O’Reilly seems to be publishing a fair number of shorter publications recently, which I really like since it allows you to gain expertise in a specific topic in an evening or weekend vs. the broader-subject books which span many hundreds of pages. I’m pretty comfortable with a number of prototyping platforms, but was curious to learn a little bit more about the guts of Arduino’s hardware instead of it all being nicely abstracted for me. With this in mind, I purchased the Mintronics Bundle from Maker Shed, comprising a Mintronics: MintDuino and Mintronics: Survival Pack, plus picked up an FTDI Friend to handle USB to serial duties in a breadboard-friendly form factor. This blog post, however, centers around the MintDuino eBook which I also purchased, with the aim of making sense of all that hardware.
I read the book cover to cover both to pass the time until my kits arrived, and because I wanted a good understanding of the overall process before I started wiring everything up. Initially I read it on my Nook Simple Touch which is is great for power-reading, but less so for viewing pictures of intricately-wired micro controllers – when it came time to build, I loaded the same DRM-free ePub to iBooks on my iPad using O’Reilly’s new Dropbox syncing feature. Reviews on oreilly.com and Maker Shed suggested that the book failed to cover assembly of the MintDuino itself, though this appeared to refer to an earlier version, and worst-case, the Make: Projects site has a detailed MintDuino assembly guide. This is confirmed in the book’s preface:
Content Updates, December 16, 2011: …Added a new chapter that explains how to build the Mintduino”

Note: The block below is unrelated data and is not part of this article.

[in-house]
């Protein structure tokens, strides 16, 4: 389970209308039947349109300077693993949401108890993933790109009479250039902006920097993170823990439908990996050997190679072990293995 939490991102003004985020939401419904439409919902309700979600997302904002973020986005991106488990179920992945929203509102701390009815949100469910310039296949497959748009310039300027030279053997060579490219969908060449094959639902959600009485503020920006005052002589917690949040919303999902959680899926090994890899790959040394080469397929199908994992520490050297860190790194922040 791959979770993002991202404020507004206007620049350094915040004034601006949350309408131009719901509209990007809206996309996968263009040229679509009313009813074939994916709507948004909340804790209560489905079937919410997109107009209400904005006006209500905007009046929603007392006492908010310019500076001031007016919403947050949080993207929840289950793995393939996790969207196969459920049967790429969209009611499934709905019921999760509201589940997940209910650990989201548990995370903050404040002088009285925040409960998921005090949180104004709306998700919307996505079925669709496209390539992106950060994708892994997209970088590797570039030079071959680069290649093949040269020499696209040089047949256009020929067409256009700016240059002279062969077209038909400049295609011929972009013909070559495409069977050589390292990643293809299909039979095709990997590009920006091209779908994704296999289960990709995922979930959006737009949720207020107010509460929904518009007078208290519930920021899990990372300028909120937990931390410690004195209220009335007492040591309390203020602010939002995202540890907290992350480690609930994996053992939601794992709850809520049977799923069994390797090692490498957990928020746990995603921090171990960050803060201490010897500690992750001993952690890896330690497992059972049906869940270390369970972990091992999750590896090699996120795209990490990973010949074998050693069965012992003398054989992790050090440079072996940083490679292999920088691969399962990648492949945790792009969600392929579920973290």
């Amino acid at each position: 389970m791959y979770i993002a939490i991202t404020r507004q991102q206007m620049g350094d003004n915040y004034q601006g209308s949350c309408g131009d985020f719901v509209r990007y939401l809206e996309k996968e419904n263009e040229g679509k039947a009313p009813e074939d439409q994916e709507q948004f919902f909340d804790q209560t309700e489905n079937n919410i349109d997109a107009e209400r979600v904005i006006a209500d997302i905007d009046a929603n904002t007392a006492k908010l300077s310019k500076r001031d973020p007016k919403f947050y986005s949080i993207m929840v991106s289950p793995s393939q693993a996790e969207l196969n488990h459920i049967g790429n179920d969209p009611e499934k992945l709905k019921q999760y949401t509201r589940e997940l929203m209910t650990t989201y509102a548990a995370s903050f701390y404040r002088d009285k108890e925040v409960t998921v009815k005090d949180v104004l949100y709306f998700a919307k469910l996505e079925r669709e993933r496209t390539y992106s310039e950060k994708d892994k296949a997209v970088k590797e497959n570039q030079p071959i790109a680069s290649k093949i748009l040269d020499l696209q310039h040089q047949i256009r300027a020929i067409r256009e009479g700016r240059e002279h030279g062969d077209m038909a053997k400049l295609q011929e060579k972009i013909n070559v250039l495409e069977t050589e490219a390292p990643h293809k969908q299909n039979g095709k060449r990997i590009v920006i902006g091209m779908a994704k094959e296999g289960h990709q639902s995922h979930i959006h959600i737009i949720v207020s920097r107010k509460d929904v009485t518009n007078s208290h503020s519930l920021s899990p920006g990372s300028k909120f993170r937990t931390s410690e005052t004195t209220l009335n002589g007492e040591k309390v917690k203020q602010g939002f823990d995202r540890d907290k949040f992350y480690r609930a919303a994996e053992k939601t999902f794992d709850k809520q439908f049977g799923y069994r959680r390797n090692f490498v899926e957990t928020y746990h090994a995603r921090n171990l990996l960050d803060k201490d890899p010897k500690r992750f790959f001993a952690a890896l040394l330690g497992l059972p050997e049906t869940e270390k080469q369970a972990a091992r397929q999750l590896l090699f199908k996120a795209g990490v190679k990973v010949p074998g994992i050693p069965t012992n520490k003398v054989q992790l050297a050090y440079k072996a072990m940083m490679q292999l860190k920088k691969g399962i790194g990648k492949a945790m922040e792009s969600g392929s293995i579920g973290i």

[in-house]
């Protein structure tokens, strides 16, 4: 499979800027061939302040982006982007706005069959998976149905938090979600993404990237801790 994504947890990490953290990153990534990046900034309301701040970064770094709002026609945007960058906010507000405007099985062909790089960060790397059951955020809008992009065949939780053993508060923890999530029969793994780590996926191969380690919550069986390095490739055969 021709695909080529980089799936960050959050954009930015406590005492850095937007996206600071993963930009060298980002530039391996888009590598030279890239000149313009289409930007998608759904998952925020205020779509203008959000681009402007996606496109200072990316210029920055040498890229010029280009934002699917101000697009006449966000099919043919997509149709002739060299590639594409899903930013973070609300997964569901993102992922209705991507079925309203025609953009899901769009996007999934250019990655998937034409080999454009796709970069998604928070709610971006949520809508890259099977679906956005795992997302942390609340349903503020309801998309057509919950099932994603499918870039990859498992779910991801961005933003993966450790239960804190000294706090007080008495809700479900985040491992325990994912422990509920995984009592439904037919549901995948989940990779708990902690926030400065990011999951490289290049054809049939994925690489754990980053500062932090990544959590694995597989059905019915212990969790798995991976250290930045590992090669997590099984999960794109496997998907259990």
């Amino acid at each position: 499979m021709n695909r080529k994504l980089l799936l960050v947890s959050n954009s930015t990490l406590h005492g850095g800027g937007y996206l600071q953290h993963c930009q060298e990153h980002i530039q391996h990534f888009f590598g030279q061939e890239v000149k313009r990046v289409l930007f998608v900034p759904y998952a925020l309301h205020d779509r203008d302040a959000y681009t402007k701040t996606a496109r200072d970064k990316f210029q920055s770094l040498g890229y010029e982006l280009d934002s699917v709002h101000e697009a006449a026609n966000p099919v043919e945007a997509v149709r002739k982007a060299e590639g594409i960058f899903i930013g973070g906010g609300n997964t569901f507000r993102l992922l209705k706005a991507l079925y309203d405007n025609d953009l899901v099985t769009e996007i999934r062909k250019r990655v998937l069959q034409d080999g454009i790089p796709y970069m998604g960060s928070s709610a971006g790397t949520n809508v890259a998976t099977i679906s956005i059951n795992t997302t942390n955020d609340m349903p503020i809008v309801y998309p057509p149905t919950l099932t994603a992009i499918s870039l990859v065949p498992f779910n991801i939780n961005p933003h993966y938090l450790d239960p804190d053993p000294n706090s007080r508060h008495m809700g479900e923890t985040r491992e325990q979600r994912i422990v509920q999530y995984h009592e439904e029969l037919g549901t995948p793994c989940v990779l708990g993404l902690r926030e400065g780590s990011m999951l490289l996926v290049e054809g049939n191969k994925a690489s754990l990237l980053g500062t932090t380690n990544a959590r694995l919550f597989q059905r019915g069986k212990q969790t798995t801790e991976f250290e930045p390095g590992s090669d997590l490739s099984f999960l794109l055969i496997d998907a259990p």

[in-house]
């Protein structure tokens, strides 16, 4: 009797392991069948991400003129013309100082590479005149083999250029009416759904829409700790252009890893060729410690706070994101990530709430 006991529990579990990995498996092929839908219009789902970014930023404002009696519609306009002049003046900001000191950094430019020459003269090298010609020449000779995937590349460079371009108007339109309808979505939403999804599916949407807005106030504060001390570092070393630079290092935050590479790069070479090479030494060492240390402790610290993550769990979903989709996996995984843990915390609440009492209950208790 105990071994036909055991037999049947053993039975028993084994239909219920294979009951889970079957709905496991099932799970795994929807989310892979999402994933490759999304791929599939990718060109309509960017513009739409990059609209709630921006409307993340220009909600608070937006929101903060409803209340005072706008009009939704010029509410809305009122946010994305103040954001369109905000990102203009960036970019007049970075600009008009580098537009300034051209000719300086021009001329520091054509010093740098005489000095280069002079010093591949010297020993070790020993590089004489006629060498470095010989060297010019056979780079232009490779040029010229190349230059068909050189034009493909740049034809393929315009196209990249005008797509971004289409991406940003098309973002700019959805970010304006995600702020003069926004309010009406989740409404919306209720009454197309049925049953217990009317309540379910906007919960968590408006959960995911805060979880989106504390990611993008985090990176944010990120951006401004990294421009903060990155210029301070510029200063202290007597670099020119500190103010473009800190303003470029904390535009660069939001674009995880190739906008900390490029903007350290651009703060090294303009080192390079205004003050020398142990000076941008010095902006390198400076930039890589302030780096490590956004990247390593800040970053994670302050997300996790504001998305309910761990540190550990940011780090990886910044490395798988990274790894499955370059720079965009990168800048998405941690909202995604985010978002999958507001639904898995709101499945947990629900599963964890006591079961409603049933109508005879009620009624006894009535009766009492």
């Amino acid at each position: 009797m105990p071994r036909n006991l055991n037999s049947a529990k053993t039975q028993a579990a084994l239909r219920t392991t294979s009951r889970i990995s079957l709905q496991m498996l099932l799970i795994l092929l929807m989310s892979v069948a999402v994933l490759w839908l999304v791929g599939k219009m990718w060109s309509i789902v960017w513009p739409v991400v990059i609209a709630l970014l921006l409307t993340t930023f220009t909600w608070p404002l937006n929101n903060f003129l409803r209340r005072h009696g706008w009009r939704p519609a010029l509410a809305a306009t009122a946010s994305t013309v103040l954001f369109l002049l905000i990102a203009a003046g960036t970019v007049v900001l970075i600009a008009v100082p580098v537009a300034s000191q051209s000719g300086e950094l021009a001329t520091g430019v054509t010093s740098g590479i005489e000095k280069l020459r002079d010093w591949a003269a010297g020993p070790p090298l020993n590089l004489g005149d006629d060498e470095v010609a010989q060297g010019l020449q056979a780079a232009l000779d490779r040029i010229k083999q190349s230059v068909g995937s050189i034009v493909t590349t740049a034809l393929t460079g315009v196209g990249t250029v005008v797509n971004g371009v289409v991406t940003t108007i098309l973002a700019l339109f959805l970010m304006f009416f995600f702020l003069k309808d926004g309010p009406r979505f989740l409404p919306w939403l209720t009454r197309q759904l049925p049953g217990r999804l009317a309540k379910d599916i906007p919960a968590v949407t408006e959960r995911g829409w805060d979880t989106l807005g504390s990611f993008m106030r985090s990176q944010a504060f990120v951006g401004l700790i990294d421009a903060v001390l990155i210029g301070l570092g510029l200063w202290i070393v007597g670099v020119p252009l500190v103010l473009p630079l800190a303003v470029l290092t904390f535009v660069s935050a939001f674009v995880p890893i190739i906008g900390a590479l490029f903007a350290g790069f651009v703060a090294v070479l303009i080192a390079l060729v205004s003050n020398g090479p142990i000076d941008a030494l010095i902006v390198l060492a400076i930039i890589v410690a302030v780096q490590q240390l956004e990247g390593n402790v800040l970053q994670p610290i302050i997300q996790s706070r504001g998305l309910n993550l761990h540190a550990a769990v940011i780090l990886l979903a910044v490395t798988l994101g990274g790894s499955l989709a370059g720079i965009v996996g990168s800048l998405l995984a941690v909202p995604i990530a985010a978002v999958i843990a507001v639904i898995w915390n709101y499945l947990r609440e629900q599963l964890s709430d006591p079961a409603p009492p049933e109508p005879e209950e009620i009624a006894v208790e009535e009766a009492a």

and indeed the first chapter is a step-by-step guide with detailed color pictures of the major steps and sub-circuits. The remaining chapters detail the construction of a 2-player reflex game as various sub-tasks, with each step’s hardware and programming concepts building on the last.
Assembly of the MintDuino went extremely well, between the detailed steps and the corresponding Figures which allow you to ensure that your breadboard looks how it should at each step. I connected a 9V battery to my assembled MintDuino, and…nothing. I looked it over, made sure nothing was smoking, and tried again: ah! The LED started blinking – with increasing rapidity – until it stopped! I quickly removed the battery and checked the board over to make sure nothing had blown. Not seeing (nor smelling) any issues, I re-connected the power – and it did the same thing – so apparently the blinking LED sketch that is pre-loaded on the included 328 to facilitate testing, instead of continuously blinking an LED, flashes it with increasing speed for such a short time that it’s easy to miss it while wiring up the battery, and simulates LED burn-out instead of a reassuring steady blink. Interesting choice.
Another surprise came when it was time to upload the first simple sketch to the MintDuino. The instructions went something like this:
Connect the FTDI Friend (or other FTDI adapter) to your MintDuino…After uploading the sketch to the MintDuino…